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KERMIT is a file transfer protocol developed at Columbia University. It was named after Kermit the frog, one of Jim Henson's popular muppets. KERMIT uses seven or eight data bits per character. The protocol is designed to convert the eighth bit by stripping it and prefixing the resulting character with another character. Doing so enables operating systems that cannot support eight-bit data characters or certain ASCII control characters to support file transfers in which those characters are disguised.

KERMIT is however 10-20% less efficient than the XMODEM protocol, and should only be used for accessing computers that cannot handle eight-bit characters.

Kermit is the name given to some communications software that was originally developed in 1981 at Columbia University, New York, for file transfer between different computers. It is named after the muppet Kermit the Frog.

As it was ported onto an increasing number of operating system and hardware platforms, Kermit rapidly grew into a piece of software that could get any machine to talk to any other machine. If Perl is the universal Swiss army knife or Swiss army chainsaw, Kermit is the universal hosepipe adaptor.

What is Kermit?

Kermit is a file transfer program and protocol. The program also provides terminal emulation and a scripting language.

How Kermit happened

The job that Kermit was designed to do was file transfer between two computers connected together over a serial link. However, to do this requires setting up the serial ports on either side of the link. This requires that one end of the wire is the client, and one is the server.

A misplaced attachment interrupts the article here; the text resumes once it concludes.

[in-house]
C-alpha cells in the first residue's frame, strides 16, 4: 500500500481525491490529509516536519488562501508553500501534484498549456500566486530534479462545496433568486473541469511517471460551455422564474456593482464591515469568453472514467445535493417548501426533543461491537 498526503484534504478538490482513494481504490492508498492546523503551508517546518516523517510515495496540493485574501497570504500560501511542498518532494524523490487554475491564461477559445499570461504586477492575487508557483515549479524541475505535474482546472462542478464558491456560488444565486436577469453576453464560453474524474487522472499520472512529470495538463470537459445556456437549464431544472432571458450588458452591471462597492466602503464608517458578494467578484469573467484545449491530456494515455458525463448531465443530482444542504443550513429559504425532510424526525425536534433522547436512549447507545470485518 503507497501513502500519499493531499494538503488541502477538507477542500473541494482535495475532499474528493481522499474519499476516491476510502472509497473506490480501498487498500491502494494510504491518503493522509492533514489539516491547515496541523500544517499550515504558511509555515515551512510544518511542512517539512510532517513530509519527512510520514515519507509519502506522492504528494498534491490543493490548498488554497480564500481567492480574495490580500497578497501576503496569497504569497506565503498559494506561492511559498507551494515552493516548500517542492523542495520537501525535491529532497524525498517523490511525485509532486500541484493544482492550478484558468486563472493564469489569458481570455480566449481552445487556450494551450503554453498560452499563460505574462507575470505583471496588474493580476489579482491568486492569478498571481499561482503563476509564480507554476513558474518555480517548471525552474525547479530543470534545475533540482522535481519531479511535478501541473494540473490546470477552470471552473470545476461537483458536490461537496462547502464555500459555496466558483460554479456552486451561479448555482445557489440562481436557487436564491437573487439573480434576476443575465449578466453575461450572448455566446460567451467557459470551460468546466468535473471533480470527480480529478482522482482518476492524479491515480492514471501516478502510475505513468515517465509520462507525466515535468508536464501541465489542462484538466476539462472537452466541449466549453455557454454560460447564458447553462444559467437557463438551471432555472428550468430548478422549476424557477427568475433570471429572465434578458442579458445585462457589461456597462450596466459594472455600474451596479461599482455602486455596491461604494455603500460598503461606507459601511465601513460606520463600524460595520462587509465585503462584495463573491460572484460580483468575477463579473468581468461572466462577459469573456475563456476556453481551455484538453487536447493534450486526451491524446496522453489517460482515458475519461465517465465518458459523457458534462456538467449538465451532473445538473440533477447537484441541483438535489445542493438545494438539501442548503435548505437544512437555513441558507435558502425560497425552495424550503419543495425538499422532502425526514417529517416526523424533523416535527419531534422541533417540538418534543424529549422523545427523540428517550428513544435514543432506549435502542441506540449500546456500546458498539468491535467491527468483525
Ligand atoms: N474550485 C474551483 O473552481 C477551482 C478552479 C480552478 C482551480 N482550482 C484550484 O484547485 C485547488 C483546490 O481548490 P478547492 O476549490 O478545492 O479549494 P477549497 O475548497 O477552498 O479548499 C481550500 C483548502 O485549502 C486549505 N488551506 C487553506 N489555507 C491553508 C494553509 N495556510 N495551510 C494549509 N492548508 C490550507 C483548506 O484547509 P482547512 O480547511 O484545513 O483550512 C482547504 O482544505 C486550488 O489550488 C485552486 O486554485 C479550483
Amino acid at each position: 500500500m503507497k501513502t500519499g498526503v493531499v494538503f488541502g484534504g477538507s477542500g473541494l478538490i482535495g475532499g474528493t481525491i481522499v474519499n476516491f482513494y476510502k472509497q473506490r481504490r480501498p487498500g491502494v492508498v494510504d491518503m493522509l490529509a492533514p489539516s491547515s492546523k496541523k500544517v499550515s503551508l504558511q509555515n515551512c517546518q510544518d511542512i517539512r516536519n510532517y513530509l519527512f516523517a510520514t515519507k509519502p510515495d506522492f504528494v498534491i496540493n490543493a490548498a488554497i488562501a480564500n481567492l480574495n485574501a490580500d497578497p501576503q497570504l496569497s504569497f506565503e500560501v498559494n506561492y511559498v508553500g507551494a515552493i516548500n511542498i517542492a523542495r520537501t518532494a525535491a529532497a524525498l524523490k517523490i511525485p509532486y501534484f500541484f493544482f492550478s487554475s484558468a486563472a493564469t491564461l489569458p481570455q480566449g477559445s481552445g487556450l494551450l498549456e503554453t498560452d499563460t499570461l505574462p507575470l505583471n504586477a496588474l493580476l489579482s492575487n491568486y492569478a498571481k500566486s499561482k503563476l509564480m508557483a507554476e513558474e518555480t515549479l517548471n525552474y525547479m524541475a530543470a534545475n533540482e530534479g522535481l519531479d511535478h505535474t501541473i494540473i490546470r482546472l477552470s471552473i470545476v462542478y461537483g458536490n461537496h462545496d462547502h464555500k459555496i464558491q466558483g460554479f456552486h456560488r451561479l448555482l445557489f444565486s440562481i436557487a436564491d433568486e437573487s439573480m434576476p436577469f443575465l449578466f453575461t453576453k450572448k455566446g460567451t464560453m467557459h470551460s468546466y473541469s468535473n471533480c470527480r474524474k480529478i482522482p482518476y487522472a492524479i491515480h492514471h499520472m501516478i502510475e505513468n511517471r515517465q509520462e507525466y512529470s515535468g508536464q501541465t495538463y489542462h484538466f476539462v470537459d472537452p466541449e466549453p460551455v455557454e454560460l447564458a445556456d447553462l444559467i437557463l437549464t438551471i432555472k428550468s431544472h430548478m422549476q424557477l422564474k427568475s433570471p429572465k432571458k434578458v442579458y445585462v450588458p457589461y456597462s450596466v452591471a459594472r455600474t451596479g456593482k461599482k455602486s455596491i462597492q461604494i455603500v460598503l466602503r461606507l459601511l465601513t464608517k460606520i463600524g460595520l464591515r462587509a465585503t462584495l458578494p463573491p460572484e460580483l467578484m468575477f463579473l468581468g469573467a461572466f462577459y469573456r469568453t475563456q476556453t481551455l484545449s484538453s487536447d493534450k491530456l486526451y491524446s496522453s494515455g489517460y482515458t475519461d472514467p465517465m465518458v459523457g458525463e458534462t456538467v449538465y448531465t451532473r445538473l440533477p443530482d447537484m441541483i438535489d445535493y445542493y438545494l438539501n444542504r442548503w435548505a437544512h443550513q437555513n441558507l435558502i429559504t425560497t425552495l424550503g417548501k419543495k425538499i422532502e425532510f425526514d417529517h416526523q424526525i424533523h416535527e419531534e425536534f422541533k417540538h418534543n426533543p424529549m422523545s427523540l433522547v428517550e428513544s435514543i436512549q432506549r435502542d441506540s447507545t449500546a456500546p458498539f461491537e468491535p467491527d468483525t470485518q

It is usual that the client will need to set up the port at the other end. To achieve this, the client needs to connect through to the server and log in, then run the Kermit server sofware.

To do this, the Kermit client software needs to pretend to be a terminal on the server. In the old days, you would be connecting to the client from a terminal anyway. All that happens is that the Kermit client works in connect-thru mode, and passes every ASCII character from the terminal to the line, and echoing back what appears on the line. A special control character is required to escape from connect-thru to command mode - this was usually <ctrl-\> or <ctrl-]>, as these characters are extremely rarely needed.

If the client is a Unix box, the same still applies. But if the client is a desktop machine, such as a PC, Mac, BBC micro, etc. terminal emulation is required to make the desktop machine behave like a Dec VT100 / Wyse / whatever, and obey all the escape sequences, key mappings and cursor controls that the device supports.

Over time, terminal emulation became important in its own right, as you could use it to run Unix and mainframe applications from a PC without needing a terminal. Kermit is often used to do just that, without ever using the file transfer facility.